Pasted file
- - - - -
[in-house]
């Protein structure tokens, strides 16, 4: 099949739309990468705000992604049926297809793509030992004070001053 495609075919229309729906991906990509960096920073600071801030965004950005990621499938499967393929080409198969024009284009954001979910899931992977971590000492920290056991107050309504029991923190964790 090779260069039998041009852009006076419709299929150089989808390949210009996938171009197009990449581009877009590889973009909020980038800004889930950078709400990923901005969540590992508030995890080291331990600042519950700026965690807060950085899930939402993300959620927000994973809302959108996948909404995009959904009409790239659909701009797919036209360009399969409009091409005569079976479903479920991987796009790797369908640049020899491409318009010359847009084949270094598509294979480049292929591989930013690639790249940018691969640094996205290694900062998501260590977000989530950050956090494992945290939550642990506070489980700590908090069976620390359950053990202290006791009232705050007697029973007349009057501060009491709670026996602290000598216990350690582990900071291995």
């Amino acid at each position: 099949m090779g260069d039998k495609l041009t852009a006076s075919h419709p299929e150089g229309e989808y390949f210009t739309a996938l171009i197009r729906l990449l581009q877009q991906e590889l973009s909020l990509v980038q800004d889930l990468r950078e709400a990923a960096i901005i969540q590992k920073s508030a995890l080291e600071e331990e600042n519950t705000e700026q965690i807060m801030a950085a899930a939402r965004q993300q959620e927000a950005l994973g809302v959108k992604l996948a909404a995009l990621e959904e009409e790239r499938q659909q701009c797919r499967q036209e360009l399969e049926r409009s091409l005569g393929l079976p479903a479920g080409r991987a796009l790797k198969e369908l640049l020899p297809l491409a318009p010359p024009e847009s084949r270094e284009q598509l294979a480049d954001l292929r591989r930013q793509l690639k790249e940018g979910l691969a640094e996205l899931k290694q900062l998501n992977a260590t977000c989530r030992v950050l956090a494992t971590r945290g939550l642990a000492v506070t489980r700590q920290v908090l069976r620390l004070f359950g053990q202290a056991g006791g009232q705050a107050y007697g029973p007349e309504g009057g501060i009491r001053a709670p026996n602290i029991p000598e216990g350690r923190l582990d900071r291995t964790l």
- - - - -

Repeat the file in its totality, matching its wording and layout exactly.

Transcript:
[in-house]
């Protein structure tokens, strides 16, 4: 099949739309990468705000992604049926297809793509030992004070001053 495609075919229309729906991906990509960096920073600071801030965004950005990621499938499967393929080409198969024009284009954001979910899931992977971590000492920290056991107050309504029991923190964790 090779260069039998041009852009006076419709299929150089989808390949210009996938171009197009990449581009877009590889973009909020980038800004889930950078709400990923901005969540590992508030995890080291331990600042519950700026965690807060950085899930939402993300959620927000994973809302959108996948909404995009959904009409790239659909701009797919036209360009399969409009091409005569079976479903479920991987796009790797369908640049020899491409318009010359847009084949270094598509294979480049292929591989930013690639790249940018691969640094996205290694900062998501260590977000989530950050956090494992945290939550642990506070489980700590908090069976620390359950053990202290006791009232705050007697029973007349009057501060009491709670026996602290000598216990350690582990900071291995």
């Amino acid at each position: 099949m090779g260069d039998k495609l041009t852009a006076s075919h419709p299929e150089g229309e989808y390949f210009t739309a996938l171009i197009r729906l990449l581009q877009q991906e590889l973009s909020l990509v980038q800004d889930l990468r950078e709400a990923a960096i901005i969540q590992k920073s508030a995890l080291e600071e331990e600042n519950t705000e700026q965690i807060m801030a950085a899930a939402r965004q993300q959620e927000a950005l994973g809302v959108k992604l996948a909404a995009l990621e959904e009409e790239r499938q659909q701009c797919r499967q036209e360009l399969e049926r409009s091409l005569g393929l079976p479903a479920g080409r991987a796009l790797k198969e369908l640049l020899p297809l491409a318009p010359p024009e847009s084949r270094e284009q598509l294979a480049d954001l292929r591989r930013q793509l690639k790249e940018g979910l691969a640094e996205l899931k290694q900062l998501n992977a260590t977000c989530r030992v950050l956090a494992t971590r945290g939550l642990a000492v506070t489980r700590q920290v908090l069976r620390l004070f359950g053990q202290a056991g006791g009232q705050a107050y007697g029973p007349e309504g009057g501060i009491r001053a709670p026996n602290i029991p000598e216990g350690r923190l582990d900071r291995t964790l």